Moscow raises retirement age and VAT

On the very day that the Fifa World Cup kicked off the Russian government announced plans to raise the retirement age step by step from 60 to 65 for men and from 55 to 63 for women. Value added tax is also to go up from 18 to 20 percent. Some observers believe these reforms were long overdue. Others say Russia won't achieve anything with this move.

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Iswestija (RU) /

Overdue since Soviet times

The raising of the retirement age was long overdue, Izvestia comments:

“The problems with the pension system go back as far as the Soviet era, and the early 1980s. ... But back then - above all for political reasons - the decision was taken not to do anything: thanks to the high price of oil pensions could be financed out of the state budget, and that was that. Nevertheless, the phenomenon of the ageing society had already begun. The problems started to accumulate and it's only now, in the new Russia, that the government has had the courage to take serious steps. ... The main goal is to stabilise the pension system. ... Raising the retirement age will make it possible for pensions to be financed to a larger extent by today's working population.”

Wedomosti (RU) /

Why the reform won't work

Vedomosti points to several problems with the envisaged pension reform:

“First of all there's the risk that new pensioners won't reach the working lifetime required by law to maintain their pension. People who worked in the days of widespread moonlighting and salaries paid in thick envelopes are now reaching retirement age. Their only hope lies in a social pension, but that's lower and starts later. ... Secondly, the higher retirement age means employees must work longer. But Russians have a hard time finding jobs long before they reach retirement age - namely from the age of 45 and upwards. ... Thirdly, there's the danger that people who have problems making ends meet will try to claim disability benefits. The number of applications for invalidity pensions normally goes up with every change to the pension system.”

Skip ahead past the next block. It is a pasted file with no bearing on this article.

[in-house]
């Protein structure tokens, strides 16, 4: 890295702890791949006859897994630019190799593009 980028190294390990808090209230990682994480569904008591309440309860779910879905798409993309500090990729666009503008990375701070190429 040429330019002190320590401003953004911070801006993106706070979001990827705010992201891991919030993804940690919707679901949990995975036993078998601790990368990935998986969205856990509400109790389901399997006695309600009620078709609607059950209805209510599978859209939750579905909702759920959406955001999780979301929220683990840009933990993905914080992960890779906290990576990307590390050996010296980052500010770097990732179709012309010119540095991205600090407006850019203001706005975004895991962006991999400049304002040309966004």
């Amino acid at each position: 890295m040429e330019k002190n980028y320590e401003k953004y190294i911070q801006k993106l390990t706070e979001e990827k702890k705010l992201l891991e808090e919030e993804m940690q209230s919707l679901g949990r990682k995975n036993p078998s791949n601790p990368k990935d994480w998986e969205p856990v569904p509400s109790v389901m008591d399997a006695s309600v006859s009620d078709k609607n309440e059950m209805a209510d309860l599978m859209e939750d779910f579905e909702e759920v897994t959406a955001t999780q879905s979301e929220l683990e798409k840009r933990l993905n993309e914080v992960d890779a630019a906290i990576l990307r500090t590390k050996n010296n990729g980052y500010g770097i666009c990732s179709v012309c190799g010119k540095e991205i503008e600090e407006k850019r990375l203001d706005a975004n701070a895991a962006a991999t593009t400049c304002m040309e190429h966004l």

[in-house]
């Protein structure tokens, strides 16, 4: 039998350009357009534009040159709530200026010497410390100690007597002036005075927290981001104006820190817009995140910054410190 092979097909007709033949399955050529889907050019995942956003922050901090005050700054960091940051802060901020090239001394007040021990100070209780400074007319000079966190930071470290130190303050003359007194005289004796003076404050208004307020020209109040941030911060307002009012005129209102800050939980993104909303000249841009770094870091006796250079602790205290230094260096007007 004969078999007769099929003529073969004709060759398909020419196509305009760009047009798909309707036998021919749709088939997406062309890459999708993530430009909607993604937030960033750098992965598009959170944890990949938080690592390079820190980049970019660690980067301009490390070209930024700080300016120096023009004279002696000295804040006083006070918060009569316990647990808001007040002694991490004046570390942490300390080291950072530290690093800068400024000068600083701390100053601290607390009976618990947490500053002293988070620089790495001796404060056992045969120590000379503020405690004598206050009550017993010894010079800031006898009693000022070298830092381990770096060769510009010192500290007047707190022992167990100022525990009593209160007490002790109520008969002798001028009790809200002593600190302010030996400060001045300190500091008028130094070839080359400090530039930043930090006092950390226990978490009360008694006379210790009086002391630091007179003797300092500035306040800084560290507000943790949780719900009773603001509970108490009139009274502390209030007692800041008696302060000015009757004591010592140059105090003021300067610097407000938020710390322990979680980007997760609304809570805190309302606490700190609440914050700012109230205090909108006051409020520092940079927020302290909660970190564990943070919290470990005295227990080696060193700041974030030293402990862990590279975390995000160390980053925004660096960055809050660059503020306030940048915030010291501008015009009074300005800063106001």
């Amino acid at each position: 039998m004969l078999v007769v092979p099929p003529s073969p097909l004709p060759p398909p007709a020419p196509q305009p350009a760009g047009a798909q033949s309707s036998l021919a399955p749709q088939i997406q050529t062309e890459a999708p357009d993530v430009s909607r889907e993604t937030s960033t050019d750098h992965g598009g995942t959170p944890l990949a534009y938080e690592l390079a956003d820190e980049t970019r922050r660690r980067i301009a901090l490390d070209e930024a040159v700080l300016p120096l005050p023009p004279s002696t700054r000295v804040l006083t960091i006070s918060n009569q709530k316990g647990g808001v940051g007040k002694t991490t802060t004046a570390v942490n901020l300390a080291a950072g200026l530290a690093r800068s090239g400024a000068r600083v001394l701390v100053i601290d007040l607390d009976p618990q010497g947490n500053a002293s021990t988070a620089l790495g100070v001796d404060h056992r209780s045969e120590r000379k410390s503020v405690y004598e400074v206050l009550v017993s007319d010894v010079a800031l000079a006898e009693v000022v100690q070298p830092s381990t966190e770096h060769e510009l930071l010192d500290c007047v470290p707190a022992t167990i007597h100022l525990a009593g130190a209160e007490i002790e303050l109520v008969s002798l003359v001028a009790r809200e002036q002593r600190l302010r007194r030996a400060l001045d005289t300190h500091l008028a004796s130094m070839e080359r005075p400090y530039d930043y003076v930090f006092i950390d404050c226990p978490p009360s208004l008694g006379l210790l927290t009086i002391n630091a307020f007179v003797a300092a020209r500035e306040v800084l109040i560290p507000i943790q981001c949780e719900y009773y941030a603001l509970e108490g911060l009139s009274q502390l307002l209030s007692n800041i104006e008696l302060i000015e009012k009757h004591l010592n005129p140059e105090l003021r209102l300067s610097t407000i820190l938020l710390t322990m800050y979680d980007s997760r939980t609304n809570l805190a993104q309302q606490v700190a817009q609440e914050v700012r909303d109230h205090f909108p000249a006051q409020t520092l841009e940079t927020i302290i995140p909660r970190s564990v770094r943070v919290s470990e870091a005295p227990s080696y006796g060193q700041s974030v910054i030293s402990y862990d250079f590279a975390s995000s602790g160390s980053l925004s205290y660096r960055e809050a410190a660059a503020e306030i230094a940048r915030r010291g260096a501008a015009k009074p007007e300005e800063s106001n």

Novaya Gazeta (RU) /

Nice games but less bread

The timing of the announcement is no coincidence, Novaya Gazeta believes:

“The start of the Fifa World Cup has a real significance for domestic policy. It looks as if unpopular reforms and what amounts to new taxes to the benefit of the state have been introduced just as the Russian public is busy discussing the talents of its national football team. Just as the big football fest is getting underway, the government has announced its plans to raise the retirement age and value added tax. The calculation is correct: it's easier to take the people's bread away when they've got games to keep them happy.” (RU) /

Putin tricked his electorate

Putin simply waited until the presidential elections were over to make his move, social psychologist Alexey Roshchin comments in

“If Putin had said truthfully before the elections 'Unfortunately, dear fellow citizens, the first thing I'll do after I'm sworn in will be to raise the retirement age in Russia', would he have won so many votes, and with such a high turnout? ... In a move that was as cynical as it was clever, he tricked the gullible electorate. Because raising the retirement age is extremely unpopular: in a poll carried out by the Romir research institute, 92 percent of all respondents opposed the move. A phenomenal figure, even higher than Putin's approval rating (83 percent).”